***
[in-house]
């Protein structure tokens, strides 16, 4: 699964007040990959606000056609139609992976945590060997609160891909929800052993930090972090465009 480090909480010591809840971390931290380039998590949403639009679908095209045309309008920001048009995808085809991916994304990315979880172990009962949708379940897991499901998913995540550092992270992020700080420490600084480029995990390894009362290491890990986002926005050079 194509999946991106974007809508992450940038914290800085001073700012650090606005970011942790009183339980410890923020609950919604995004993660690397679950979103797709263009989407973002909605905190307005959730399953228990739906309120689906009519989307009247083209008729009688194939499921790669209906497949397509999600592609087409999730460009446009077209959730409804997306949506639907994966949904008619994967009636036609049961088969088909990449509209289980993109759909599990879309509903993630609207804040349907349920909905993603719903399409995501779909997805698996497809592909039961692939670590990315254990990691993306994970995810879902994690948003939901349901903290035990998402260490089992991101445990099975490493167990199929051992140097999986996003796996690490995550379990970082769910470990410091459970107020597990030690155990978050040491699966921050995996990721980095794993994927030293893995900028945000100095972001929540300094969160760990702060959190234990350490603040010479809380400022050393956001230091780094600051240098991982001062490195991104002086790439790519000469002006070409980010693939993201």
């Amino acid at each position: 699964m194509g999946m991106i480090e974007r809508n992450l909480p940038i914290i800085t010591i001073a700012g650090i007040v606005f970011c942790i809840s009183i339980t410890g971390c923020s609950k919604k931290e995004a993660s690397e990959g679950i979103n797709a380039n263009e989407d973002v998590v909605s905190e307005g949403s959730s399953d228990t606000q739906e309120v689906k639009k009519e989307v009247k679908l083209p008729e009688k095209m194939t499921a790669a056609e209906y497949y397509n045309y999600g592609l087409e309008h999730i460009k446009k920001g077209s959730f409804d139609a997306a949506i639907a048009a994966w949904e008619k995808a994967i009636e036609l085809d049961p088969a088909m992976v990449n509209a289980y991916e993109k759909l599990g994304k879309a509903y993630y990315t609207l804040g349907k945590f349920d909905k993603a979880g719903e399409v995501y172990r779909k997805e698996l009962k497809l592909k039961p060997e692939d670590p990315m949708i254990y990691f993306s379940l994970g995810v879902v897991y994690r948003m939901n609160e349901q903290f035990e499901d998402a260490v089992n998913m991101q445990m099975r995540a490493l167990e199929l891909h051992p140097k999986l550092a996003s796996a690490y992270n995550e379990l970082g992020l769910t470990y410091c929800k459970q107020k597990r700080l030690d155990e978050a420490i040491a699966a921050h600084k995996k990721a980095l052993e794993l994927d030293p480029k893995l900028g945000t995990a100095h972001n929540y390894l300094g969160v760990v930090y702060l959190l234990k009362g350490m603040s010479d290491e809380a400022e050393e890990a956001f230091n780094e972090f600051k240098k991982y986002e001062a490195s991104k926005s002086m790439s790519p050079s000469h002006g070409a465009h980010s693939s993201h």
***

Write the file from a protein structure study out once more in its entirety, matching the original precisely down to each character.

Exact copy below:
[in-house]
């Protein structure tokens, strides 16, 4: 699964007040990959606000056609139609992976945590060997609160891909929800052993930090972090465009 480090909480010591809840971390931290380039998590949403639009679908095209045309309008920001048009995808085809991916994304990315979880172990009962949708379940897991499901998913995540550092992270992020700080420490600084480029995990390894009362290491890990986002926005050079 194509999946991106974007809508992450940038914290800085001073700012650090606005970011942790009183339980410890923020609950919604995004993660690397679950979103797709263009989407973002909605905190307005959730399953228990739906309120689906009519989307009247083209008729009688194939499921790669209906497949397509999600592609087409999730460009446009077209959730409804997306949506639907994966949904008619994967009636036609049961088969088909990449509209289980993109759909599990879309509903993630609207804040349907349920909905993603719903399409995501779909997805698996497809592909039961692939670590990315254990990691993306994970995810879902994690948003939901349901903290035990998402260490089992991101445990099975490493167990199929051992140097999986996003796996690490995550379990970082769910470990410091459970107020597990030690155990978050040491699966921050995996990721980095794993994927030293893995900028945000100095972001929540300094969160760990702060959190234990350490603040010479809380400022050393956001230091780094600051240098991982001062490195991104002086790439790519000469002006070409980010693939993201």
């Amino acid at each position: 699964m194509g999946m991106i480090e974007r809508n992450l909480p940038i914290i800085t010591i001073a700012g650090i007040v606005f970011c942790i809840s009183i339980t410890g971390c923020s609950k919604k931290e995004a993660s690397e990959g679950i979103n797709a380039n263009e989407d973002v998590v909605s905190e307005g949403s959730s399953d228990t606000q739906e309120v689906k639009k009519e989307v009247k679908l083209p008729e009688k095209m194939t499921a790669a056609e209906y497949y397509n045309y999600g592609l087409e309008h999730i460009k446009k920001g077209s959730f409804d139609a997306a949506i639907a048009a994966w949904e008619k995808a994967i009636e036609l085809d049961p088969a088909m992976v990449n509209a289980y991916e993109k759909l599990g994304k879309a509903y993630y990315t609207l804040g349907k945590f349920d909905k993603a979880g719903e399409v995501y172990r779909k997805e698996l009962k497809l592909k039961p060997e692939d670590p990315m949708i254990y990691f993306s379940l994970g995810v879902v897991y994690r948003m939901n609160e349901q903290f035990e499901d998402a260490v089992n998913m991101q445990m099975r995540a490493l167990e199929l891909h051992p140097k999986l550092a996003s796996a690490y992270n995550e379990l970082g992020l769910t470990y410091c929800k459970q107020k597990r700080l030690d155990e978050a420490i040491a699966a921050h600084k995996k990721a980095l052993e794993l994927d030293p480029k893995l900028g945000t995990a100095h972001n929540y390894l300094g969160v760990v930090y702060l959190l234990k009362g350490m603040s010479d290491e809380a400022e050393e890990a956001f230091n780094e972090f600051k240098k991982y986002e001062a490195s991104k926005s002086m790439s790519p050079s000469h002006g070409a465009h980010s693939s993201h």